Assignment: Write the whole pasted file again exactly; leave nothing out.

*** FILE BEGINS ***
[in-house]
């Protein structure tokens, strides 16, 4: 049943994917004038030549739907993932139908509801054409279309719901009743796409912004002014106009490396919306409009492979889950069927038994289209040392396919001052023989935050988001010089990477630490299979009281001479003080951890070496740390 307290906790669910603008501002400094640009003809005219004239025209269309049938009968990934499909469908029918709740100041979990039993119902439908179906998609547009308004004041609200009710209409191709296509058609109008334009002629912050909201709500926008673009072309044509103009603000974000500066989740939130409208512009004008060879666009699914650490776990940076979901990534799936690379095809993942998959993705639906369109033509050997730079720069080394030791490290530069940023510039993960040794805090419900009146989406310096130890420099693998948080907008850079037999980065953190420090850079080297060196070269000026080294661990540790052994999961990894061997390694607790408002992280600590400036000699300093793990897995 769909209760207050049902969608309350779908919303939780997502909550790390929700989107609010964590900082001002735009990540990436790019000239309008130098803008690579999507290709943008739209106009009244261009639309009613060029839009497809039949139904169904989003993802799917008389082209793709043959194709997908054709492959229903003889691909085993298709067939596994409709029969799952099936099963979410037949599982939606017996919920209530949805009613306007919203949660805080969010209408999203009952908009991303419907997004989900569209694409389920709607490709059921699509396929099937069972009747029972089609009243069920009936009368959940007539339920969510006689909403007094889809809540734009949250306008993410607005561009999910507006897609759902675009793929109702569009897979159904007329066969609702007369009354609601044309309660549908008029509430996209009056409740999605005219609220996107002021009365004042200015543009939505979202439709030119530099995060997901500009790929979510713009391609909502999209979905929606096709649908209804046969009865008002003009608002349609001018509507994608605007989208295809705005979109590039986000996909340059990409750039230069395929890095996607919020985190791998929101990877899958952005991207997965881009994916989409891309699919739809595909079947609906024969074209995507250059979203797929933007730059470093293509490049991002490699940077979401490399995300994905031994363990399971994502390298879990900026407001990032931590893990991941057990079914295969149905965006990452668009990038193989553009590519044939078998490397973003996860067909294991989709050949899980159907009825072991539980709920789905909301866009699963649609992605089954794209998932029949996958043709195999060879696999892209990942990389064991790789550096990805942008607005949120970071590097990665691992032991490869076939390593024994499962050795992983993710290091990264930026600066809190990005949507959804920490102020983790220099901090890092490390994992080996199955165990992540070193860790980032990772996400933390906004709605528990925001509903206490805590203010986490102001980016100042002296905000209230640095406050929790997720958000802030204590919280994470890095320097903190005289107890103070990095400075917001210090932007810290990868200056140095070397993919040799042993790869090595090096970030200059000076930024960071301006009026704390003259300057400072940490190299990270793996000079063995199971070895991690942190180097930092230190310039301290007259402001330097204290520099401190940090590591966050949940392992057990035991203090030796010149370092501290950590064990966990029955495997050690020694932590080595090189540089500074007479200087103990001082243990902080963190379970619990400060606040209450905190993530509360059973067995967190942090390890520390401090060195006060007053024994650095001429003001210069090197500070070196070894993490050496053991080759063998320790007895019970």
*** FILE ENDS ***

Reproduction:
[in-house]
């Protein structure tokens, strides 16, 4: 049943994917004038030549739907993932139908509801054409279309719901009743796409912004002014106009490396919306409009492979889950069927038994289209040392396919001052023989935050988001010089990477630490299979009281001479003080951890070496740390 307290906790669910603008501002400094640009003809005219004239025209269309049938009968990934499909469908029918709740100041979990039993119902439908179906998609547009308004004041609200009710209409191709296509058609109008334009002629912050909201709500926008673009072309044509103009603000974000500066989740939130409208512009004008060879666009699914650490776990940076979901990534799936690379095809993942998959993705639906369109033509050997730079720069080394030791490290530069940023510039993960040794805090419900009146989406310096130890420099693998948080907008850079037999980065953190420090850079080297060196070269000026080294661990540790052994999961990894061997390694607790408002992280600590400036000699300093793990897995 769909209760207050049902969608309350779908919303939780997502909550790390929700989107609010964590900082001002735009990540990436790019000239309008130098803008690579999507290709943008739209106009009244261009639309009613060029839009497809039949139904169904989003993802799917008389082209793709043959194709997908054709492959229903003889691909085993298709067939596994409709029969799952099936099963979410037949599982939606017996919920209530949805009613306007919203949660805080969010209408999203009952908009991303419907997004989900569209694409389920709607490709059921699509396929099937069972009747029972089609009243069920009936009368959940007539339920969510006689909403007094889809809540734009949250306008993410607005561009999910507006897609759902675009793929109702569009897979159904007329066969609702007369009354609601044309309660549908008029509430996209009056409740999605005219609220996107002021009365004042200015543009939505979202439709030119530099995060997901500009790929979510713009391609909502999209979905929606096709649908209804046969009865008002003009608002349609001018509507994608605007989208295809705005979109590039986000996909340059990409750039230069395929890095996607919020985190791998929101990877899958952005991207997965881009994916989409891309699919739809595909079947609906024969074209995507250059979203797929933007730059470093293509490049991002490699940077979401490399995300994905031994363990399971994502390298879990900026407001990032931590893990991941057990079914295969149905965006990452668009990038193989553009590519044939078998490397973003996860067909294991989709050949899980159907009825072991539980709920789905909301866009699963649609992605089954794209998932029949996958043709195999060879696999892209990942990389064991790789550096990805942008607005949120970071590097990665691992032991490869076939390593024994499962050795992983993710290091990264930026600066809190990005949507959804920490102020983790220099901090890092490390994992080996199955165990992540070193860790980032990772996400933390906004709605528990925001509903206490805590203010986490102001980016100042002296905000209230640095406050929790997720958000802030204590919280994470890095320097903190005289107890103070990095400075917001210090932007810290990868200056140095070397993919040799042993790869090595090096970030200059000076930024960071301006009026704390003259300057400072940490190299990270793996000079063995199971070895991690942190180097930092230190310039301290007259402001330097204290520099401190940090590591966050949940392992057990035991203090030796010149370092501290950590064990966990029955495997050690020694932590080595090189540089500074007479200087103990001082243990902080963190379970619990400060606040209450905190993530509360059973067995967190942090390890520390401090060195006060007053024994650095001429003001210069090197500070070196070894993490050496053991080759063998320790007895019970």